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Google Pixel 7 Pro revisited: The good and bad six months later
When the Pixel 7 Pro launched in October of 2022, it seemed like Google had pulled a magic trick and finally got things right with a phone. Great features and a realistic price were topped by rave Pixel 7 Pro reviews, so much so that it won both our Editor’s Choice and Reader’s Choice awards for smartphone of the year.
But have things changed six months later? Does the Pixel 7 Pro still hold a spot as one of the best Android phones you can buy in 2023? I’ve been using the Pixel 7 Pro as my main phone since its release and I’m ready to dig in and share its best and least impressive aspects after all this time.
The best Pixel in every possible way
In 2021, the Pixel 6 Pro rang the start of a new era within Google’s smartphone business with a focus on an in-house processor, a unique new design, a refined Android experience with Material You, and a burgeoning ecosystem of accessories. But the Pixel 6 Pro was riddled with issues and all eyes were on its successor. Would the Pixel 7 Pro fix these problems or would it perpetuate them?
It took seven generations for Google to fully nail its Pixel series, but it finally did.
In short, the Pixel 7 Pro refined everything we saw with the 6 Pro. The display’s curves are less drastic and easier to use when swiping from the edge, the metallic frame continues into the camera bump for a more elegant look, and the phone feels more balanced in the hand. After holding and using the 7 Pro for several months, going back to the 6 Pro feels like a proper downgrade.
The Pixel 7 Pro also got a faster Tensor G2 processor, a brighter display, a non-problematic in-display fingerprint scanner that continues to be reliable, a better zoom lens, and — as far as we can tell — none of the Pixel 6 Pro’s connectivity issues. It’s everything the Pixel 6 Pro aimed to be, but better.
All these improvements have been met with better quality control overall too. Six months later, it’s clear that the Pixel line-up’s infamous defects, failures, and bugs haven’t hit the Pixel 7 series as much as its predecessors, so much so that we’ve forgotten that these were a thing with previous models. We still report an issue with the phone here or there on Android Authority, but no more than other flagships and definitely not as much as we did for the Pixel 6 and others before it.
An excellent camera
Google’s photography expertise is why the latest Pixels are considered some of the best camera phones and why they’re always included in every comparison test we do. It’s also why the Pixel 7 Pro is part of the conversation even when we’re doing a camera shootout of the Samsung Galaxy S23 Ultra, a phone that is significantly more expensive and that packs astronomically better camera hardware on paper.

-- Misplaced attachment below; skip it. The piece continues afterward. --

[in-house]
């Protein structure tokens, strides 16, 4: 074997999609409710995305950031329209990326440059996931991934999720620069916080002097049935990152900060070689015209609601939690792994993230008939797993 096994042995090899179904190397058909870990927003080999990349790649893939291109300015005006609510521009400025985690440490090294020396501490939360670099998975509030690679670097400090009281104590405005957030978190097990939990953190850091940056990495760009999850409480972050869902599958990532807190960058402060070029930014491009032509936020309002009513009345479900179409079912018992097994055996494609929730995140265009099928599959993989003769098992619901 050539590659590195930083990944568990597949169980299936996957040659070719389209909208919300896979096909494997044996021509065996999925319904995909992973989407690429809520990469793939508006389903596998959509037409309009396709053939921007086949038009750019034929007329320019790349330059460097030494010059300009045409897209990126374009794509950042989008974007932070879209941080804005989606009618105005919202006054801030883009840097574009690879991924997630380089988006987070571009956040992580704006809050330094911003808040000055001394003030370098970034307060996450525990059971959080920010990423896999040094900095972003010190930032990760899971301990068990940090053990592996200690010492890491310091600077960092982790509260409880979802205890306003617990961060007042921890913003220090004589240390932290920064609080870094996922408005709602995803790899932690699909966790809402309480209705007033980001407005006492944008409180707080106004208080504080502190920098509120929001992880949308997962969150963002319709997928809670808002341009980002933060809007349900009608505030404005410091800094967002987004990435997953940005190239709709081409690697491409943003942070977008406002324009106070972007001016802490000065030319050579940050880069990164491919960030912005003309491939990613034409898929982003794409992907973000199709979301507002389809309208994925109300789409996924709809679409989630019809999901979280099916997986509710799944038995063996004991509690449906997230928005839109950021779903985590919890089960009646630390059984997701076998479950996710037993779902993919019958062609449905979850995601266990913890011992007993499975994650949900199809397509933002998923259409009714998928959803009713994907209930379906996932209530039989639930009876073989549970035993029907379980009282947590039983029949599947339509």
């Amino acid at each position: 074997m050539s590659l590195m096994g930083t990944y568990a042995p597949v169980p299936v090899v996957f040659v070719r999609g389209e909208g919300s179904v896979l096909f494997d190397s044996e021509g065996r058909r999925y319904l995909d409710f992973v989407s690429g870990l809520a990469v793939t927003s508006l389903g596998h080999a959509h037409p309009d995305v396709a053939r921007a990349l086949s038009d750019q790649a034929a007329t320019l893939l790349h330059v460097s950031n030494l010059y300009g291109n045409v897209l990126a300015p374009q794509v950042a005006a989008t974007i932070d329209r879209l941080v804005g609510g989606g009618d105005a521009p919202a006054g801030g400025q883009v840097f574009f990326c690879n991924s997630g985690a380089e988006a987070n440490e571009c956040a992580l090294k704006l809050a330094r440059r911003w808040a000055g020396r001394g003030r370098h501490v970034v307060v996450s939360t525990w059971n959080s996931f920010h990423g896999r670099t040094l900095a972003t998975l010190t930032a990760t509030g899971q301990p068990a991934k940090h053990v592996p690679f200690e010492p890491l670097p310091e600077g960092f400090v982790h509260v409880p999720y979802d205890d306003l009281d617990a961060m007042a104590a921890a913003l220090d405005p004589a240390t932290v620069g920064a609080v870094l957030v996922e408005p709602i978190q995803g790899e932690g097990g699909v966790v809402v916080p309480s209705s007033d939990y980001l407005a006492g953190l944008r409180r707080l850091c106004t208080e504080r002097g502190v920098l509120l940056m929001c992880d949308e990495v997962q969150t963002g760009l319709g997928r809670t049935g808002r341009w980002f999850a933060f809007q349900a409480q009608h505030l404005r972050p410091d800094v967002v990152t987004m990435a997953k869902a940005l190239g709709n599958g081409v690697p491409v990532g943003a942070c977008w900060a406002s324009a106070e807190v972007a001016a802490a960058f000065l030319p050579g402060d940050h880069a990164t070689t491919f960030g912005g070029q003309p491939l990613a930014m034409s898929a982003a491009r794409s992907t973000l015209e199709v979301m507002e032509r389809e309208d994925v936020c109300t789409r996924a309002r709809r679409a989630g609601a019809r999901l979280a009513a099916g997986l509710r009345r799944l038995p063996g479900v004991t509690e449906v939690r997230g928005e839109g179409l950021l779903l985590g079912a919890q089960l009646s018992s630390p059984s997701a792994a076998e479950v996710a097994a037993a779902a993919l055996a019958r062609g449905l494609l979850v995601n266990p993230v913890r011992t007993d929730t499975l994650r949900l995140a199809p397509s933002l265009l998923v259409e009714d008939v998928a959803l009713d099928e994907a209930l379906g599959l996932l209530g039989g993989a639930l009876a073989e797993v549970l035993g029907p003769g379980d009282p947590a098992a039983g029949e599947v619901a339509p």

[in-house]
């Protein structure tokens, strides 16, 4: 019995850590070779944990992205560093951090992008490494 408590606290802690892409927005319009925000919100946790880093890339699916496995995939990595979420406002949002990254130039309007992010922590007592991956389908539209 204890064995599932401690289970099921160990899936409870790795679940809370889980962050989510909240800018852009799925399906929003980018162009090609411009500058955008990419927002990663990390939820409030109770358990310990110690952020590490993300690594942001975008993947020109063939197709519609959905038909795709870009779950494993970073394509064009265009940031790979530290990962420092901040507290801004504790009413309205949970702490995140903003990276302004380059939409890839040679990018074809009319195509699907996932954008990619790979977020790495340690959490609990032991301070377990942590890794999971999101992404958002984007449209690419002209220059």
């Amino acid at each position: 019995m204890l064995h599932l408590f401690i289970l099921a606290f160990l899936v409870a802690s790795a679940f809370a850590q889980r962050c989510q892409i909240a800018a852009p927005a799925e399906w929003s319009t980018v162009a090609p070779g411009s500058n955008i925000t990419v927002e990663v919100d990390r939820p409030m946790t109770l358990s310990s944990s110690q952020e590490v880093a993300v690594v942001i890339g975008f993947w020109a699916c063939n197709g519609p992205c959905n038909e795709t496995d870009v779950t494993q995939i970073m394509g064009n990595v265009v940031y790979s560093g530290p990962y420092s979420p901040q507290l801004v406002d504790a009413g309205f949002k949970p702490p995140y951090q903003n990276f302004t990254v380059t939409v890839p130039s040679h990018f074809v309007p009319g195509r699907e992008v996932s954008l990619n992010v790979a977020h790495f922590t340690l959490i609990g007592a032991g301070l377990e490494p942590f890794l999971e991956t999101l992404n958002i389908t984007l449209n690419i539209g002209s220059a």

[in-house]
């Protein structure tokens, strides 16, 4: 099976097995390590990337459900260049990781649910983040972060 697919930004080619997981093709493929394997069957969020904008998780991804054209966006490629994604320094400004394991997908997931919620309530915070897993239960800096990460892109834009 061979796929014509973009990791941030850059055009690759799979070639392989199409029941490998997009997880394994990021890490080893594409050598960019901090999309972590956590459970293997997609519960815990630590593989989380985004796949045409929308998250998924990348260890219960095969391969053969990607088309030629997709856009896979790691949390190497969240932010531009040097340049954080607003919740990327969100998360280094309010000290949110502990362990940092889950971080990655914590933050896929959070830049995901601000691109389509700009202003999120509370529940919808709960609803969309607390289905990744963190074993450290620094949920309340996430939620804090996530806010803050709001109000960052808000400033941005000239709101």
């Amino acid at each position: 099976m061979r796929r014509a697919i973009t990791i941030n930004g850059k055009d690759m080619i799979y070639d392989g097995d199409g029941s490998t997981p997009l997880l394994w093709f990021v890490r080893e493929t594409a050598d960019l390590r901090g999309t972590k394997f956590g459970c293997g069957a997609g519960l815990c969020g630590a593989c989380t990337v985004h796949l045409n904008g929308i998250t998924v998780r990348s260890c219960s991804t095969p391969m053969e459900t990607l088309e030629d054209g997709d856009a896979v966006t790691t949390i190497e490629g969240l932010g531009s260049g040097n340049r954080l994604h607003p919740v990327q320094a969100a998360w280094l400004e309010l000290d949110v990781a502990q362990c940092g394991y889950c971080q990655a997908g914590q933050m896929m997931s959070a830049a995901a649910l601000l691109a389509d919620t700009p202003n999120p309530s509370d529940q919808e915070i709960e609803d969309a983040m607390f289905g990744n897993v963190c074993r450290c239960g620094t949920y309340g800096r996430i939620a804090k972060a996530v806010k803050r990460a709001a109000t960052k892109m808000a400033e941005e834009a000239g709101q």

No matter the subject or the lighting situation, odds are I’ll get a great snap from the Pixel 7 Pro. 3000+ photos later, it’s safe to say that I really appreciate that reliability. Landscapes or city scenes, food or nature, night or day, static or moving objects, photo or video; I am confident that my phone will handle it all. I’ve sung the praises of Pixels’ photography for years now, and I think it shines the most with the subjects we photograph the most — people and pets.
The Pixel 7 Pro takes that to new levels with its zoom performance which remains serviceable up to 20x, neat macro mode, and great night performance. It has also become my ultimate concert camera for both stills and videos, using that zoom to get to the crux of the action even when I’m seated far away and have a blocked view.
Though they may not deliver the absolute best shot in every setting, the Pixel 7 Pro's sensors still punch above their weight in most situations.
Below are some samples I’ve snapped with the Pixel 7 Pro’s different cameras, at different zoom levels. If you want to see more, check these 200 photos taken with the Pixel 7 Pro camera.
Despite rising smartphone prices across the board, Google kept the Pixel 7 series’ price in line with its predecessor. This was laudable at the end of 2022, but it’s even more impressive now in 2023. At $899, Google’s flagship is $100 cheaper than the Samsung Galaxy S23 Plus and the Apple iPhone 14 Pro, yet it’s often compared against the much more expensive Galaxy S23 Ultra and iPhone 14 Pro Max. Not just by us, but by every tech publication out there.
It's an excellent smartphone at a palatable price and, in that regard, it exists in a league of its own.
We could spend hours nitpicking every hardware element and explaining how it’s a step behind this phone or that phone, but the Pixel 7 Pro is largely better than the sum of its parts in daily use. It’s an excellent smartphone at a palatable price and, in that regard, it exists in a league of its own.
Quarterly feature drops also keep the experience fresh, even if I’ll be honest and say the last few drops haven’t brought anything ground-breaking. And the list of Pixel-exclusive features gets longer every year, granting better value to the phone. We will, however, dock a point for Google’s four-year update commitment. It should at least match Samsung’s five.